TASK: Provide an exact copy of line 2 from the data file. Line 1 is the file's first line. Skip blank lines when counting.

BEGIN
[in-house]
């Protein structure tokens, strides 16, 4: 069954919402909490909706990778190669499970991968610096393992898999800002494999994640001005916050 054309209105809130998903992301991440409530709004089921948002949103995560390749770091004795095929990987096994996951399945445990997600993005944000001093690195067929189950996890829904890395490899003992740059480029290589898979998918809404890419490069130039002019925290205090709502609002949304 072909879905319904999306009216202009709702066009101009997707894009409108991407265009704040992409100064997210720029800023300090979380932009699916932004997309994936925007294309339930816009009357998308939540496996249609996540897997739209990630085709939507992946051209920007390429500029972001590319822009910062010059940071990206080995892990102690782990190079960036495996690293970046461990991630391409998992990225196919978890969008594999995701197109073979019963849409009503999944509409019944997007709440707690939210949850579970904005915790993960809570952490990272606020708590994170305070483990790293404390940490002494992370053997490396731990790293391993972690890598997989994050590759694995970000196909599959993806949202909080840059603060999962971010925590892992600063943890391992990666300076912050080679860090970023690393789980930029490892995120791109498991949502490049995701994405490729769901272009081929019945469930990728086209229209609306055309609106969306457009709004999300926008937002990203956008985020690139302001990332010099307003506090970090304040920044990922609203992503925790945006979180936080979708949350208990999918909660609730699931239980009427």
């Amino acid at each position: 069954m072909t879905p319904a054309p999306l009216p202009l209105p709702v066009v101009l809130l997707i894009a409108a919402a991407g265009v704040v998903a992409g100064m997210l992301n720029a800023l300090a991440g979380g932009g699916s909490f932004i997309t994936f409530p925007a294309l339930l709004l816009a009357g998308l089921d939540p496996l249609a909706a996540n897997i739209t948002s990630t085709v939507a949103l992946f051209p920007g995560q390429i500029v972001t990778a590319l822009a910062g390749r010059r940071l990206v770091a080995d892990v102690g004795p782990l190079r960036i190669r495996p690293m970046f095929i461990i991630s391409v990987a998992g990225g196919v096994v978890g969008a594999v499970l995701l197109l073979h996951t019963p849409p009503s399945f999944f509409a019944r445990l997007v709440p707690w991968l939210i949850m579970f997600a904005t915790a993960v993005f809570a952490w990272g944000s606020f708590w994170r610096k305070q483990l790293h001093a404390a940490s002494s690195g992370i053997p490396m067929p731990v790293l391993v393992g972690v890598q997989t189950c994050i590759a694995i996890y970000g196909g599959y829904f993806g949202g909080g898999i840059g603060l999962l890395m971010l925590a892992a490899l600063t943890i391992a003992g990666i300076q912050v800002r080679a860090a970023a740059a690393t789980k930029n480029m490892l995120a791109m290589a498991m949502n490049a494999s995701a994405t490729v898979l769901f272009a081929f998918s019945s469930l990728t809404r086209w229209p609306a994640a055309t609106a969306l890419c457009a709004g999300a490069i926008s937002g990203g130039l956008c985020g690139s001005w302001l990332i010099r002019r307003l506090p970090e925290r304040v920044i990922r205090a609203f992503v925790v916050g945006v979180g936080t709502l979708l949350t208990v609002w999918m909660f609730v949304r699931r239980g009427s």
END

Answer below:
């Protein structure tokens, strides 16, 4: 069954919402909490909706990778190669499970991968610096393992898999800002494999994640001005916050 054309209105809130998903992301991440409530709004089921948002949103995560390749770091004795095929990987096994996951399945445990997600993005944000001093690195067929189950996890829904890395490899003992740059480029290589898979998918809404890419490069130039002019925290205090709502609002949304 072909879905319904999306009216202009709702066009101009997707894009409108991407265009704040992409100064997210720029800023300090979380932009699916932004997309994936925007294309339930816009009357998308939540496996249609996540897997739209990630085709939507992946051209920007390429500029972001590319822009910062010059940071990206080995892990102690782990190079960036495996690293970046461990991630391409998992990225196919978890969008594999995701197109073979019963849409009503999944509409019944997007709440707690939210949850579970904005915790993960809570952490990272606020708590994170305070483990790293404390940490002494992370053997490396731990790293391993972690890598997989994050590759694995970000196909599959993806949202909080840059603060999962971010925590892992600063943890391992990666300076912050080679860090970023690393789980930029490892995120791109498991949502490049995701994405490729769901272009081929019945469930990728086209229209609306055309609106969306457009709004999300926008937002990203956008985020690139302001990332010099307003506090970090304040920044990922609203992503925790945006979180936080979708949350208990999918909660609730699931239980009427």